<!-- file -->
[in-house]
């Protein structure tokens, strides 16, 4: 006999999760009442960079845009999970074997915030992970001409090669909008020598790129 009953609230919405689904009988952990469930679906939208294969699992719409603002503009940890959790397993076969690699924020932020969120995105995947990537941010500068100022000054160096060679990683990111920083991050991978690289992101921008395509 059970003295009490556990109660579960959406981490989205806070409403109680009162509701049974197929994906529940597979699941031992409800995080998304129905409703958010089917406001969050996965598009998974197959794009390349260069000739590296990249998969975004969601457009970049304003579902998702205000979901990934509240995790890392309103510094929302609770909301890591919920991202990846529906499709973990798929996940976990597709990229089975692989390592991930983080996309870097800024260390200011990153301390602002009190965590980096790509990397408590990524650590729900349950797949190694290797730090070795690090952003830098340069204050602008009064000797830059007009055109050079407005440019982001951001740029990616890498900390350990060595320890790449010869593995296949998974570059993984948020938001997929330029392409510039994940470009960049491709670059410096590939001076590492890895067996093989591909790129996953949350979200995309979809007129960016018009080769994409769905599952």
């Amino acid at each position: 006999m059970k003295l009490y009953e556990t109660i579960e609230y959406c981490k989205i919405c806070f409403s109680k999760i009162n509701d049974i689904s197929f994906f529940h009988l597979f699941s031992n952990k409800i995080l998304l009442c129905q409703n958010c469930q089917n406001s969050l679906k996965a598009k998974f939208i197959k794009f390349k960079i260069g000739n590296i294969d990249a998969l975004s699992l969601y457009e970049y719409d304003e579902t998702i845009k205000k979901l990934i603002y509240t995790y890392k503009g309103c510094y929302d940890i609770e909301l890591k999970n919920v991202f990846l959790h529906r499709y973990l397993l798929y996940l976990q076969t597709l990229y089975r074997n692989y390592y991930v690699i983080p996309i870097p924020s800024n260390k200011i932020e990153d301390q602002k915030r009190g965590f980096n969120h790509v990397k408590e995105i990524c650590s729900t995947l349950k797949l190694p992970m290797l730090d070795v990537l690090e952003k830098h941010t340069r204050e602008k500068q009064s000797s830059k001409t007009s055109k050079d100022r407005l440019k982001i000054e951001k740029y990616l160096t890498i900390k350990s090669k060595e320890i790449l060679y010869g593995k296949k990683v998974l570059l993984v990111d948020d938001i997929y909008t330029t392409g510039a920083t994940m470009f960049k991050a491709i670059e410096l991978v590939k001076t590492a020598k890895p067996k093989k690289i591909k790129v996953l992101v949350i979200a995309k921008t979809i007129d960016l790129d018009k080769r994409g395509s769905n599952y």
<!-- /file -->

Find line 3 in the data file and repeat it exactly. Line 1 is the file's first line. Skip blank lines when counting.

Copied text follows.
């Amino acid at each position: 006999m059970k003295l009490y009953e556990t109660i579960e609230y959406c981490k989205i919405c806070f409403s109680k999760i009162n509701d049974i689904s197929f994906f529940h009988l597979f699941s031992n952990k409800i995080l998304l009442c129905q409703n958010c469930q089917n406001s969050l679906k996965a598009k998974f939208i197959k794009f390349k960079i260069g000739n590296i294969d990249a998969l975004s699992l969601y457009e970049y719409d304003e579902t998702i845009k205000k979901l990934i603002y509240t995790y890392k503009g309103c510094y929302d940890i609770e909301l890591k999970n919920v991202f990846l959790h529906r499709y973990l397993l798929y996940l976990q076969t597709l990229y089975r074997n692989y390592y991930v690699i983080p996309i870097p924020s800024n260390k200011i932020e990153d301390q602002k915030r009190g965590f980096n969120h790509v990397k408590e995105i990524c650590s729900t995947l349950k797949l190694p992970m290797l730090d070795v990537l690090e952003k830098h941010t340069r204050e602008k500068q009064s000797s830059k001409t007009s055109k050079d100022r407005l440019k982001i000054e951001k740029y990616l160096t890498i900390k350990s090669k060595e320890i790449l060679y010869g593995k296949k990683v998974l570059l993984v990111d948020d938001i997929y909008t330029t392409g510039a920083t994940m470009f960049k991050a491709i670059e410096l991978v590939k001076t590492a020598k890895p067996k093989k690289i591909k790129v996953l992101v949350i979200a995309k921008t979809i007129d960016l790129d018009k080769r994409g395509s769905n599952y």